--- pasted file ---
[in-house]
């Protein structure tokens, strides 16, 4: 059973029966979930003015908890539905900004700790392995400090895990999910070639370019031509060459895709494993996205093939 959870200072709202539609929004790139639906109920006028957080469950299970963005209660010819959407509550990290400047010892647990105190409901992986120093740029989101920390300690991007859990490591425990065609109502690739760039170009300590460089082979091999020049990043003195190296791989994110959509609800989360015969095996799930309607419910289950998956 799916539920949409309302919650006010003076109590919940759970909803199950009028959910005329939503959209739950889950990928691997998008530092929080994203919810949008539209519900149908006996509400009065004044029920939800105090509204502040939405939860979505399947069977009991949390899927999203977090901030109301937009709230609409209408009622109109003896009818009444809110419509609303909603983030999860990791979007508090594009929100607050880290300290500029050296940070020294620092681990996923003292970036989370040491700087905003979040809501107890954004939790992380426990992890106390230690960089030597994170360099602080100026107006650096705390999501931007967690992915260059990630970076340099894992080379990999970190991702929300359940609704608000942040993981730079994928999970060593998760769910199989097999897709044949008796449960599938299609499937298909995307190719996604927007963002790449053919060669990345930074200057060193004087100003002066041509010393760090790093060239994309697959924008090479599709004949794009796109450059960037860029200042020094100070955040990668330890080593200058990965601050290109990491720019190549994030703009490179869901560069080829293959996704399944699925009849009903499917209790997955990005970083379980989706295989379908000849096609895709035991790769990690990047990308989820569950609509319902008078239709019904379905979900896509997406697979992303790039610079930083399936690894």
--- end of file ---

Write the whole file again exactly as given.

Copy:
[in-house]
């Protein structure tokens, strides 16, 4: 059973029966979930003015908890539905900004700790392995400090895990999910070639370019031509060459895709494993996205093939 959870200072709202539609929004790139639906109920006028957080469950299970963005209660010819959407509550990290400047010892647990105190409901992986120093740029989101920390300690991007859990490591425990065609109502690739760039170009300590460089082979091999020049990043003195190296791989994110959509609800989360015969095996799930309607419910289950998956 799916539920949409309302919650006010003076109590919940759970909803199950009028959910005329939503959209739950889950990928691997998008530092929080994203919810949008539209519900149908006996509400009065004044029920939800105090509204502040939405939860979505399947069977009991949390899927999203977090901030109301937009709230609409209408009622109109003896009818009444809110419509609303909603983030999860990791979007508090594009929100607050880290300290500029050296940070020294620092681990996923003292970036989370040491700087905003979040809501107890954004939790992380426990992890106390230690960089030597994170360099602080100026107006650096705390999501931007967690992915260059990630970076340099894992080379990999970190991702929300359940609704608000942040993981730079994928999970060593998760769910199989097999897709044949008796449960599938299609499937298909995307190719996604927007963002790449053919060669990345930074200057060193004087100003002066041509010393760090790093060239994309697959924008090479599709004949794009796109450059960037860029200042020094100070955040990668330890080593200058990965601050290109990491720019190549994030703009490179869901560069080829293959996704399944699925009849009903499917209790997955990005970083379980989706295989379908000849096609895709035991790769990690990047990308989820569950609509319902008078239709019904379905979900896509997406697979992303790039610079930083399936690894």